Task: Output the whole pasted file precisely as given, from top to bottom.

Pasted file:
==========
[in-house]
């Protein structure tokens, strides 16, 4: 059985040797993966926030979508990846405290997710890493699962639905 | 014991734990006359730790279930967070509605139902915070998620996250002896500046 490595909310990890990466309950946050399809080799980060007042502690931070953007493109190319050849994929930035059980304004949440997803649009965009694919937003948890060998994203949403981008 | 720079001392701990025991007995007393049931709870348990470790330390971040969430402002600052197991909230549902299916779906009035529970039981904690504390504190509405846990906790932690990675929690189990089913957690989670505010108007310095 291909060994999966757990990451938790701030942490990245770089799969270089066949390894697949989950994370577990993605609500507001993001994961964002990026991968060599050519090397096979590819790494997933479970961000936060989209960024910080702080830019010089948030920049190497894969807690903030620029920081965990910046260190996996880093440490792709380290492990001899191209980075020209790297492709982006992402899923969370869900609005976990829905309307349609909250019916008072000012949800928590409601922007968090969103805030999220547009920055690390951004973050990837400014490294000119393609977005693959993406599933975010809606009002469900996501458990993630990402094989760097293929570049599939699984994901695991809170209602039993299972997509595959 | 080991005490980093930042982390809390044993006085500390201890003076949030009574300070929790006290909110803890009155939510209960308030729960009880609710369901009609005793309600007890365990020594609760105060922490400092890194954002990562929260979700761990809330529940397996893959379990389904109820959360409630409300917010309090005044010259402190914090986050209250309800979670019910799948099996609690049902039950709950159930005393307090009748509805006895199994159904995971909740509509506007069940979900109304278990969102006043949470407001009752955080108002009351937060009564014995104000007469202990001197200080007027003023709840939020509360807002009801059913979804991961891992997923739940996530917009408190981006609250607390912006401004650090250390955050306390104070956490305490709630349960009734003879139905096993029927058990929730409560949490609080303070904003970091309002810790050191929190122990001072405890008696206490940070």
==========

[in-house]
């Protein structure tokens, strides 16, 4: 059985040797993966926030979508990846405290997710890493699962639905 | 014991734990006359730790279930967070509605139902915070998620996250002896500046 490595909310990890990466309950946050399809080799980060007042502690931070953007493109190319050849994929930035059980304004949440997803649009965009694919937003948890060998994203949403981008 | 720079001392701990025991007995007393049931709870348990470790330390971040969430402002600052197991909230549902299916779906009035529970039981904690504390504190509405846990906790932690990675929690189990089913957690989670505010108007310095 291909060994999966757990990451938790701030942490990245770089799969270089066949390894697949989950994370577990993605609500507001993001994961964002990026991968060599050519090397096979590819790494997933479970961000936060989209960024910080702080830019010089948030920049190497894969807690903030620029920081965990910046260190996996880093440490792709380290492990001899191209980075020209790297492709982006992402899923969370869900609005976990829905309307349609909250019916008072000012949800928590409601922007968090969103805030999220547009920055690390951004973050990837400014490294000119393609977005693959993406599933975010809606009002469900996501458990993630990402094989760097293929570049599939699984994901695991809170209602039993299972997509595959 | 080991005490980093930042982390809390044993006085500390201890003076949030009574300070929790006290909110803890009155939510209960308030729960009880609710369901009609005793309600007890365990020594609760105060922490400092890194954002990562929260979700761990809330529940397996893959379990389904109820959360409630409300917010309090005044010259402190914090986050209250309800979670019910799948099996609690049902039950709950159930005393307090009748509805006895199994159904995971909740509509506007069940979900109304278990969102006043949470407001009752955080108002009351937060009564014995104000007469202990001197200080007027003023709840939020509360807002009801059913979804991961891992997923739940996530917009408190981006609250607390912006401004650090250390955050306390104070956490305490709630349960009734003879139905096993029927058990929730409560949490609080303070904003970091309002810790050191929190122990001072405890008696206490940070």